In most soils, Fe oxides are the common source of Fe for plant nutrition. Solubility of Fe oxides is pH dependant; as pH increases, the free ionic forms of the micronutrient are changed to the hydroxy ions, and finally to the insoluble hydroxides or oxides. In calcareous soils, the bicarbonate ion inhibits mobilization of accumulated Fe from roots to foliage and directly affects availability of Fe in soil by buffering soil pH. When irrigation water is also high in bicarbonate, probability of Fe deficiency is enhanced because bicarbonate is continuously supplied to the soil, and more importantly, the roots may become crusted with lime as water evaporates, thus inhibiting root growth and function. Inside the plant, bicarbonate inhibits nutrient translocation from roots to aboveground plant parts. The adverse effects of high bicarbonate levels are exacerbated in very saturated, very dry, or compact soils, where bicarbonate levels increase concurrent with diminished root growth and nutrient uptake.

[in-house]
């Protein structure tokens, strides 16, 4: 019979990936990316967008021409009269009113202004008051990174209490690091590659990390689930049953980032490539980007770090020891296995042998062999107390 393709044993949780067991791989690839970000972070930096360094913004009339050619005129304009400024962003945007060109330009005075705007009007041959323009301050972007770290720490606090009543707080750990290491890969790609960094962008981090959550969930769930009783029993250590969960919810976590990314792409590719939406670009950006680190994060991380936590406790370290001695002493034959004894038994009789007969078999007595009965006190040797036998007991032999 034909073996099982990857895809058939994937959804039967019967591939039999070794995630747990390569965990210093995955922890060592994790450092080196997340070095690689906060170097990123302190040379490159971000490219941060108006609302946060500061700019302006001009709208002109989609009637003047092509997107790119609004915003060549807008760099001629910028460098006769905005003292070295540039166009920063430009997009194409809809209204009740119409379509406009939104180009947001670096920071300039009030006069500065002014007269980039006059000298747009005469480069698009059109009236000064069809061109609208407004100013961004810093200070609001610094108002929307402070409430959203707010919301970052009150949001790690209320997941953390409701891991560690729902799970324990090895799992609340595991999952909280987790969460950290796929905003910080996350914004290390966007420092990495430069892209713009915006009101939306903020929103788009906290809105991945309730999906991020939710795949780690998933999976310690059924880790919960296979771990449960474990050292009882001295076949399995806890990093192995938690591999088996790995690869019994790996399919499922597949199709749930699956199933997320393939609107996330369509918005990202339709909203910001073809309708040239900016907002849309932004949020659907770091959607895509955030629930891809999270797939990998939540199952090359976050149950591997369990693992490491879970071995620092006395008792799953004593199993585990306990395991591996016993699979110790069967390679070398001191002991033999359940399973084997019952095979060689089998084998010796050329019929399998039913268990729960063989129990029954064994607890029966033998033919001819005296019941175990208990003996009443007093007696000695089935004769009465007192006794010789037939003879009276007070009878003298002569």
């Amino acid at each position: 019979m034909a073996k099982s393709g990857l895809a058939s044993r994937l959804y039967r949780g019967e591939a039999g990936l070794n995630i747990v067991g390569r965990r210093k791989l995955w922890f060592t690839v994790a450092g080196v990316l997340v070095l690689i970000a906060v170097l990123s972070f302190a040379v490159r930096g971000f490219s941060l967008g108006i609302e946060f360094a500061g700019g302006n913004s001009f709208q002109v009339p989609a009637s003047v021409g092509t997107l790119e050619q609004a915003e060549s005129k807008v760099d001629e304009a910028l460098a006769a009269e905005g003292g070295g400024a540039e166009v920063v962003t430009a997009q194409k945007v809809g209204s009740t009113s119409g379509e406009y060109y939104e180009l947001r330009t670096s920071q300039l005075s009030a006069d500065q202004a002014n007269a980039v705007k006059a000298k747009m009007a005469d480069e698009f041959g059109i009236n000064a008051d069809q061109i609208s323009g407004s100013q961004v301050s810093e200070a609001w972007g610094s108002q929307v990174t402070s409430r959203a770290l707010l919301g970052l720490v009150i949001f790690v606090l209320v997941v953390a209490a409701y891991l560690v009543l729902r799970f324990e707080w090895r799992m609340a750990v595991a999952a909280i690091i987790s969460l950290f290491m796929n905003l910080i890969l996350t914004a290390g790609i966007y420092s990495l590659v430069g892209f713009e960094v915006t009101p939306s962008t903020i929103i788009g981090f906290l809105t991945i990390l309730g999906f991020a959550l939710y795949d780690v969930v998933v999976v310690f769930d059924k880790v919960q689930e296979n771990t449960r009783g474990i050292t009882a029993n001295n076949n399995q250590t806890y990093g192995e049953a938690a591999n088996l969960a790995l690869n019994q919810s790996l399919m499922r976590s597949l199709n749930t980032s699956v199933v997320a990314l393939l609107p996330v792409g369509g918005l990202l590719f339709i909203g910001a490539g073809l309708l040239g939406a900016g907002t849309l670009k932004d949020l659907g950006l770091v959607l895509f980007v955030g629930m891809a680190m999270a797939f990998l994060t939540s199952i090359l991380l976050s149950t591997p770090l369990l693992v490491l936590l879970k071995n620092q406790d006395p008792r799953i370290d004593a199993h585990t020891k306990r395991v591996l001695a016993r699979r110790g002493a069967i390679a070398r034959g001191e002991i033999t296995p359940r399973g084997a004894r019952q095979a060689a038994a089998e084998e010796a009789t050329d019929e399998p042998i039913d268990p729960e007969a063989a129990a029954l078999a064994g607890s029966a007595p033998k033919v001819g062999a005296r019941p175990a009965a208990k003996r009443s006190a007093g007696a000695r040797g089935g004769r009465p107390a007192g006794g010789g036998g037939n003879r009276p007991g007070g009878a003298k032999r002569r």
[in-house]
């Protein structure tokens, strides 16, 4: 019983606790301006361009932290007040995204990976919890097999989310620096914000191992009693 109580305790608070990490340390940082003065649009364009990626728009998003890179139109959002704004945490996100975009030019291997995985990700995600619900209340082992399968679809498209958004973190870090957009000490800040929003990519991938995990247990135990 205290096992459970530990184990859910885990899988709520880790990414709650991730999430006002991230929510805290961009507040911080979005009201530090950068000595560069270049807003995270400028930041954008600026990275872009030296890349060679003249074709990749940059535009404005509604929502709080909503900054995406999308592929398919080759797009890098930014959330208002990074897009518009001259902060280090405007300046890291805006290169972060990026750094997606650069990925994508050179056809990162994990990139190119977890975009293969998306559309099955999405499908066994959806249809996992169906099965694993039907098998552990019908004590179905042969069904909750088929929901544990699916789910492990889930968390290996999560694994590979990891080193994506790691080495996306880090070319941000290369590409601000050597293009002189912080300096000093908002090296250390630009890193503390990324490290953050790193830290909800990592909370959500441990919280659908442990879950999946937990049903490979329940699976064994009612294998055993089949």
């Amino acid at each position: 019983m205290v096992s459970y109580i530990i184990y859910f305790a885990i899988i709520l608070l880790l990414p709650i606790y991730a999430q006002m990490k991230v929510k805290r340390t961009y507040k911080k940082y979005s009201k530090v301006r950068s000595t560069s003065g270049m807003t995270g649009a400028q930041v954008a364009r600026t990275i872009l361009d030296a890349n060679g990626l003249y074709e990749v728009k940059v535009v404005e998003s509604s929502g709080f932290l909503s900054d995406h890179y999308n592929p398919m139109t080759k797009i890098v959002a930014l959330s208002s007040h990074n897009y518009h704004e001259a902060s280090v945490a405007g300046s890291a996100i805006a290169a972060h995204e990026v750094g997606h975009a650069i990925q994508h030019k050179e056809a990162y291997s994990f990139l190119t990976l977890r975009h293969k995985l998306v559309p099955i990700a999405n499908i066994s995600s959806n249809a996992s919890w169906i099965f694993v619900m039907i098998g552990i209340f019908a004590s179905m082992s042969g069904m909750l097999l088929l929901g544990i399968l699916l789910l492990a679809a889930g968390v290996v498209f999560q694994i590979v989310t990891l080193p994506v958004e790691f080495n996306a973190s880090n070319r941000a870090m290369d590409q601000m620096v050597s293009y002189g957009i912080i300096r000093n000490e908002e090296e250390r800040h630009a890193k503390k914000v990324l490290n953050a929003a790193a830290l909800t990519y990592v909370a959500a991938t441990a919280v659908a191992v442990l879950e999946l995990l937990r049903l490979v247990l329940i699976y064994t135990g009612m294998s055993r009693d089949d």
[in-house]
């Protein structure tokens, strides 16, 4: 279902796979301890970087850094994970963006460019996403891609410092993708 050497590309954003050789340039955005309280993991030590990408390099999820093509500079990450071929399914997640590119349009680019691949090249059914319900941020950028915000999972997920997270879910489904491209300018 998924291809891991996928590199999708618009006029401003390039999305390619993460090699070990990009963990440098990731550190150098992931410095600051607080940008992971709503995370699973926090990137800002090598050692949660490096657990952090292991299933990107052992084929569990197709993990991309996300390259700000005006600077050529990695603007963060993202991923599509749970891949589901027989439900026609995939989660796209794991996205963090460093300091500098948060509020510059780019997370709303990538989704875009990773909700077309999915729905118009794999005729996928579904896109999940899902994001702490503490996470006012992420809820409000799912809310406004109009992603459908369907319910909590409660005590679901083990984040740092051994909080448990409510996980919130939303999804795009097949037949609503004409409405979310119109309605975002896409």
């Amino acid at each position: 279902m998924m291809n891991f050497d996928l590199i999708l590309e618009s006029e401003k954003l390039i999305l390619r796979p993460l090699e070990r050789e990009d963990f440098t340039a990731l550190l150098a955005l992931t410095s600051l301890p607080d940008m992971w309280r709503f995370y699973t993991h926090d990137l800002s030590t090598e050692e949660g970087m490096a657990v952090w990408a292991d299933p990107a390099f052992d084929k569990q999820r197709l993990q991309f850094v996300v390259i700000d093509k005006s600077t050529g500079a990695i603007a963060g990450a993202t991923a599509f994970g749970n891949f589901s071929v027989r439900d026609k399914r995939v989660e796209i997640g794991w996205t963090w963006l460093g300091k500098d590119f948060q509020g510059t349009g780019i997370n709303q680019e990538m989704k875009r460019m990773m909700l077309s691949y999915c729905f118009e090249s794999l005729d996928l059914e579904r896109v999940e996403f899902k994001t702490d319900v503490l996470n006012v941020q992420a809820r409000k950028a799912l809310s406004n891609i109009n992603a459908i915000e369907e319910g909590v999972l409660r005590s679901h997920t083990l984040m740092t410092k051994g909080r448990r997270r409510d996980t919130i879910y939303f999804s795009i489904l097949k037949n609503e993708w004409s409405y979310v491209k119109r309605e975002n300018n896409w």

Symptoms of Fe deficiency in plants
Fe is immobile in plants; therefore, symptoms appear in young leaves. Interveinal chlorosis (Figure 1) is the main symptom associated with Fe deficiency, followed by reduced shoot and root growth, complete foliar chlorosis, defoliation, shoot dieback, and under severe conditions may result in tree mortality. Overall productivity (yield) is reduced, mainly from a reduced number of fruiting points.